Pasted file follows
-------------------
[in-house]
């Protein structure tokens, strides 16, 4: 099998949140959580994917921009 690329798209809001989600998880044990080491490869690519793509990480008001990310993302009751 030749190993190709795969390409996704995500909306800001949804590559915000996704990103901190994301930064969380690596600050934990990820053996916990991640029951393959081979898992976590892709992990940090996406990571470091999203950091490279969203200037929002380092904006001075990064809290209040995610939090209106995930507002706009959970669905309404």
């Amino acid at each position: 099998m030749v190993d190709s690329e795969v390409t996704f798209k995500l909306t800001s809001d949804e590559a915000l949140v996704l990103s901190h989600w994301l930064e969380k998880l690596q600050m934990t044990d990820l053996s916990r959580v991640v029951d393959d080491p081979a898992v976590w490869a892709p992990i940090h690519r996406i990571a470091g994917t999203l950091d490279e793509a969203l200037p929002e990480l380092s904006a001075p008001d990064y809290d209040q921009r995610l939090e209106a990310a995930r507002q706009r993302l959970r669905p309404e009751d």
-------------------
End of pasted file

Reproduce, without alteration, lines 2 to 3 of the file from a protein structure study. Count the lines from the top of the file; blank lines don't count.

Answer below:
């Protein structure tokens, strides 16, 4: 099998949140959580994917921009 690329798209809001989600998880044990080491490869690519793509990480008001990310993302009751 030749190993190709795969390409996704995500909306800001949804590559915000996704990103901190994301930064969380690596600050934990990820053996916990991640029951393959081979898992976590892709992990940090996406990571470091999203950091490279969203200037929002380092904006001075990064809290209040995610939090209106995930507002706009959970669905309404």
């Amino acid at each position: 099998m030749v190993d190709s690329e795969v390409t996704f798209k995500l909306t800001s809001d949804e590559a915000l949140v996704l990103s901190h989600w994301l930064e969380k998880l690596q600050m934990t044990d990820l053996s916990r959580v991640v029951d393959d080491p081979a898992v976590w490869a892709p992990i940090h690519r996406i990571a470091g994917t999203l950091d490279e793509a969203l200037p929002e990480l380092s904006a001075p008001d990064y809290d209040q921009r995610l939090e209106a990310a995930r507002q706009r993302l959970r669905p309404e009751d």